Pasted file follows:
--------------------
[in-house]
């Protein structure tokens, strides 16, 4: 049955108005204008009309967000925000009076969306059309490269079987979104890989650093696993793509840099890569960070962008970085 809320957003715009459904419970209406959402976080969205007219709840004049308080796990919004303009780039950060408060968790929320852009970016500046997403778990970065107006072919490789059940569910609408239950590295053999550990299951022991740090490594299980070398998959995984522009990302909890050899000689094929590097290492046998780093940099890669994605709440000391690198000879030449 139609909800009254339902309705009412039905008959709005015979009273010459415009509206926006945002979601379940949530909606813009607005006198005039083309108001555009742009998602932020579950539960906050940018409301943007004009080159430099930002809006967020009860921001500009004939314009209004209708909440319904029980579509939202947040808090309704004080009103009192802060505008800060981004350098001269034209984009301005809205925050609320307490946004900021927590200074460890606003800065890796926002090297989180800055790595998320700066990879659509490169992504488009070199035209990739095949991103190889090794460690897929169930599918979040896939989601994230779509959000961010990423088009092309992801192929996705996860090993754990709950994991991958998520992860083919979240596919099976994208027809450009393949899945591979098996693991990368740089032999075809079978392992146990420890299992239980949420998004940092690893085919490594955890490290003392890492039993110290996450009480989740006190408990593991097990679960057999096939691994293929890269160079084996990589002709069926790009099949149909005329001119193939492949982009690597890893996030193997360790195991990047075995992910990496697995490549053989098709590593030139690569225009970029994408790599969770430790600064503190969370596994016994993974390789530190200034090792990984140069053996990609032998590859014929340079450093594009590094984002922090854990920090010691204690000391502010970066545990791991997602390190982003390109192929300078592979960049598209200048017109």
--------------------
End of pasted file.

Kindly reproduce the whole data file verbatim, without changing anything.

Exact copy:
[in-house]
């Protein structure tokens, strides 16, 4: 049955108005204008009309967000925000009076969306059309490269079987979104890989650093696993793509840099890569960070962008970085 809320957003715009459904419970209406959402976080969205007219709840004049308080796990919004303009780039950060408060968790929320852009970016500046997403778990970065107006072919490789059940569910609408239950590295053999550990299951022991740090490594299980070398998959995984522009990302909890050899000689094929590097290492046998780093940099890669994605709440000391690198000879030449 139609909800009254339902309705009412039905008959709005015979009273010459415009509206926006945002979601379940949530909606813009607005006198005039083309108001555009742009998602932020579950539960906050940018409301943007004009080159430099930002809006967020009860921001500009004939314009209004209708909440319904029980579509939202947040808090309704004080009103009192802060505008800060981004350098001269034209984009301005809205925050609320307490946004900021927590200074460890606003800065890796926002090297989180800055790595998320700066990879659509490169992504488009070199035209990739095949991103190889090794460690897929169930599918979040896939989601994230779509959000961010990423088009092309992801192929996705996860090993754990709950994991991958998520992860083919979240596919099976994208027809450009393949899945591979098996693991990368740089032999075809079978392992146990420890299992239980949420998004940092690893085919490594955890490290003392890492039993110290996450009480989740006190408990593991097990679960057999096939691994293929890269160079084996990589002709069926790009099949149909005329001119193939492949982009690597890893996030193997360790195991990047075995992910990496697995490549053989098709590593030139690569225009970029994408790599969770430790600064503190969370596994016994993974390789530190200034090792990984140069053996990609032998590859014929340079450093594009590094984002922090854990920090010691204690000391502010970066545990791991997602390190982003390109192929300078592979960049598209200048017109």